12. The next question is about the quantum of maintenance. In the petition before this Court, the wife has prayed for maintenance for herself and her children as prayed for in the application before the Magistrate. As already stated above, the wife had prayed for Rs. 450 for all the three of them per month. The learned Magistrate, without discussing the evidence and without giving a single reason, has fixed Rs. 40 par month for the two children; and he has not awarded any maintenance to the wife on the basis of what he described as the doubtful character of the wife without any support of any reliable evidence on the record. The learned Sessions Judge has not applied his mind to the quantum of maintenance.
13. In the original application, particulars of the income of the husband are not given. It is merely stated that having regard to the high prevailing prices, the wife and the two children would be able to maintain themselves somehow if Rs. 450 per month is given to them. In her evidence, the wife stated that the husband was staying along with the second wife and his brother in his house; and the second marriage was effected only one month after driving her out of the house. She has further stated in her examination-in-chief that the husband owns two shops in the bazaar; and earns about Rs. 25 per day. She has also stated that the brother of the husband independently earns money by preparing keys in the bazaar.
14. The evidence given by her is not even challenged in the oross-examination. The husband in his turn has stated in the examination-in-chief that he runs a handcart and earns only Rs. 2 to 4 per day; and he has not got two shop3. He has denied receiving an income of Rs. 500 to 525, But his witness, Nazir Papa Mulani, has admitted in the cross-examination that he has a shop by the side of the said shop of the husband. It means that the husband is telling a lie when he speaks of running a hand-cart, though he has got a shop as deposed to by his own witness.
15. It is also difficult to believe that he could have hurried to marry a second wife one month after the departure of the first wife, who had already given him there children, if he could not afford to maintain his second wife. In the lower Courts, the husband had agreed to maintain the two children. It is clear that false allegations were being made against the wife by the husband, for the first time in Court, in these proceedings, saying that she had a friendship with Sudam. It would be wrong to consider such mere friendship as amounting to adultery within the meaning of Sub-section (4) of Section 125 of the Criminal Procedure Code.
16. Having regard to all these aspects of the matter, to the conditions of the husband and the wife, and to the general conditions of inflation in the country, we think that the amount ordered to be paid as maintenance to the two children at the rate of Rs. 20 per month is too meagre. Even making some allowance for the exaggeration by the wife, we order the husband to pay Rs. 75 per month to the wife and Rs. 50 per month for each of the children from the date of the application onwards.
17. Mr. Bhonsale, the learned Counsel for the respondent-husband vigorously urged that the two Courts, who were Courts of facts had found that the wife was not justified in running away from the house of the husband, and hence this was not a fit case for interference under Article 227 of the Constitution of India. In support of his argument, he drew our attention to the decision of the Supreme Court in Babhutmal v. Laxmibai : AIR1975SC1297 . He also pointed out that without the authority of the husband, the wife had pledged the ornaments, which were with her; and that shows that the wife was of the character which was described by the two Courts below as doubtful or suspicious.
18. It is true that in Babhutmal's case, the Supreme Court has laid down that ordinarily this Court should not convert itself into a Court of appeal where appeal is not provided by the statute. But the Supreme Court has also laid down that it is the function of this Court when exercising the powers under Article 227 of the Constitution to see that the subordinate Court functions within the limits of its authority. The jurisdiction under Article 227 is conferred in this Court for enforcing the rule of law. In the present case, as already stated above, the lower Courts have failed to exercise the jurisdiction vested in them by law and have relied on speculations without any foundation on facts and the record; and denied what appears to us to be a salutory, though revolutionary justice for even a divorced woman and her children under Section 125 of the Criminal Procedure Code. The circumstances show that the wife had mortgaged the ornaments by and with the consent of the husband and at his instance and she was driven away by the husband.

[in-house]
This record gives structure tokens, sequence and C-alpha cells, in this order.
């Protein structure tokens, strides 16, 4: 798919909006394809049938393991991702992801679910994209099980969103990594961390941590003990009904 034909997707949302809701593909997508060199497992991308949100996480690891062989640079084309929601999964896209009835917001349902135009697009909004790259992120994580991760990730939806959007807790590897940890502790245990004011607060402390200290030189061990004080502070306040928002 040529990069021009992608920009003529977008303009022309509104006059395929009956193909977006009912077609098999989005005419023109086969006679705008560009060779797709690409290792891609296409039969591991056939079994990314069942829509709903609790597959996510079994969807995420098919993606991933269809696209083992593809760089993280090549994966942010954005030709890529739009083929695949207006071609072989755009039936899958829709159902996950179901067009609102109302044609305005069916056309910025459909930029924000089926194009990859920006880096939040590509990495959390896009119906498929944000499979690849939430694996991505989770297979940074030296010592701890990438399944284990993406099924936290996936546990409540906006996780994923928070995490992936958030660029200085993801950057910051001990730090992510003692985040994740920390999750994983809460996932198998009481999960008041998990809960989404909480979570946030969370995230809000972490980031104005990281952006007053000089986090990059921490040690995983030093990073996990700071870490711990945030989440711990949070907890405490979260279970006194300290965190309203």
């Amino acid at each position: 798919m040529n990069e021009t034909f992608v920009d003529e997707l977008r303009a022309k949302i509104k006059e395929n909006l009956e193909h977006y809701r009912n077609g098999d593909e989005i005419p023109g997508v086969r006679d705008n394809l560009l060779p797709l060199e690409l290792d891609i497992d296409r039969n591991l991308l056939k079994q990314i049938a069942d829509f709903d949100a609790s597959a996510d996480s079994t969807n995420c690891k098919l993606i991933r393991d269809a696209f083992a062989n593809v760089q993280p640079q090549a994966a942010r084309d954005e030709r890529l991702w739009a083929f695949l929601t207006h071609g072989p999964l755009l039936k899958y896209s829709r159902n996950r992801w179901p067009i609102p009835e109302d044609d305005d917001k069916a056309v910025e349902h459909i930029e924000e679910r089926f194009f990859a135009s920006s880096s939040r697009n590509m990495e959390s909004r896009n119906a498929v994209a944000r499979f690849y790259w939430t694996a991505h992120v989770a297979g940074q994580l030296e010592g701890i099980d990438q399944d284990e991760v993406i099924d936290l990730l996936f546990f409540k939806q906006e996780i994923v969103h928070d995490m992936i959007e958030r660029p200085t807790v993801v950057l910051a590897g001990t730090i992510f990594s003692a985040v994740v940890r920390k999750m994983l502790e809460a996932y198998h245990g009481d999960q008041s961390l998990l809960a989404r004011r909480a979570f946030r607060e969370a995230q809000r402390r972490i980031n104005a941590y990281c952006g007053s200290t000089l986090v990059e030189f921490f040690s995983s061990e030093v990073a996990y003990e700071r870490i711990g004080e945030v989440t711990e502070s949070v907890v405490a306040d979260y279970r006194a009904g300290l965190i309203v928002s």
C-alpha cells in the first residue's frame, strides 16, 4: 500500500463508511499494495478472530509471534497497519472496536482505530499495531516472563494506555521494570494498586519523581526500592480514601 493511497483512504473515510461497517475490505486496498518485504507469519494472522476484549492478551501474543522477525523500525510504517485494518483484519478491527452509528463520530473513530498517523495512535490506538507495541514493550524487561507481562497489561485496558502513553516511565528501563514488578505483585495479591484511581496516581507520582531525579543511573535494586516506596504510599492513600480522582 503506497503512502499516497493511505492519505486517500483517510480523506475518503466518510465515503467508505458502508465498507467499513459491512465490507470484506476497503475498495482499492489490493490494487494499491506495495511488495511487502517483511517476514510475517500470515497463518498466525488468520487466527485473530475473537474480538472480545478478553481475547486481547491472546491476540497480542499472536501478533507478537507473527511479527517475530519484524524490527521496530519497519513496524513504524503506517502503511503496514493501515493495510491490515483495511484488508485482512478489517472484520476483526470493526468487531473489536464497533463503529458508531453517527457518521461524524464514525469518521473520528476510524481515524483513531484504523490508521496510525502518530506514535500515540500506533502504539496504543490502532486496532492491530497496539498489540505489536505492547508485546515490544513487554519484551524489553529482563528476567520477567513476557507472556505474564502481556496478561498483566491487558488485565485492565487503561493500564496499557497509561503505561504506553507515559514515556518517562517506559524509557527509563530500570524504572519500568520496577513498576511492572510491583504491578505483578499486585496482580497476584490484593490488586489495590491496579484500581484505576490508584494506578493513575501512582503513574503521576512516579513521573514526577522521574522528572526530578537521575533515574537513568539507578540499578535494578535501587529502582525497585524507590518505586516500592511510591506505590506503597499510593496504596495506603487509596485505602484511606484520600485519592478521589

19. After the coming into force of s, 125, even a Muslim husband cannot divorce his first wife and marry a second wife with impunity and without paying anything to the first wife and children from her. He has an obligation to maintain his former wife till she remarries, under Section 125. Section 127(3) cannot be invoked where nothing has been paid by the husband as in this case. The two Courts appear to have ignored these aspects. The two Courts have wrongly attributed a suspicious character to the wife merely borrowing the suspicion of the husband without any real or reliable basis on the record or evidence in the case. In such a case, we think, it is the duty of the Court to interfere under Section 482, Criminal Procedure Code or under Article 227.
20. Again the trial Court acted arbitrarily and with indifference to the prevailing conditions of life in awarding a meagre sum of Rs. 20 each to the two children, when the husband's witness himself admitted that the husband had a shop, which the husband was hiding from the Courts when he gave evidence. Having regard to all these facts and circumstances, the contention of Mr. Bhonsale that the High Court should not interfere n this matter under Article 227 must be rejected.
21. In the result, the petition is allowed- The order passed by the Sessions Judge, on August 1, 1975, is set aside. The order passed by the Judicial Magistrate, First Class, Sangli, rejecting the application of the wife for maintenance is also set aside; and instead, it is ordered that the husband shall pay from December 31, 1974, the date of the application, Rs. 75 per month to the wife as maintenance.
22. The order passed by the Judicial Magistrate fixing the maintenance for the children, who were described as applicants Nos. 2 and 3, at the rate of Rs. 20 per month each is mod fled by directing respondent No. 1 to pay, from the date of the application, to the said children, at the rate of Rs. 50 per month for each of the children.
23. Rule made absolute with costs.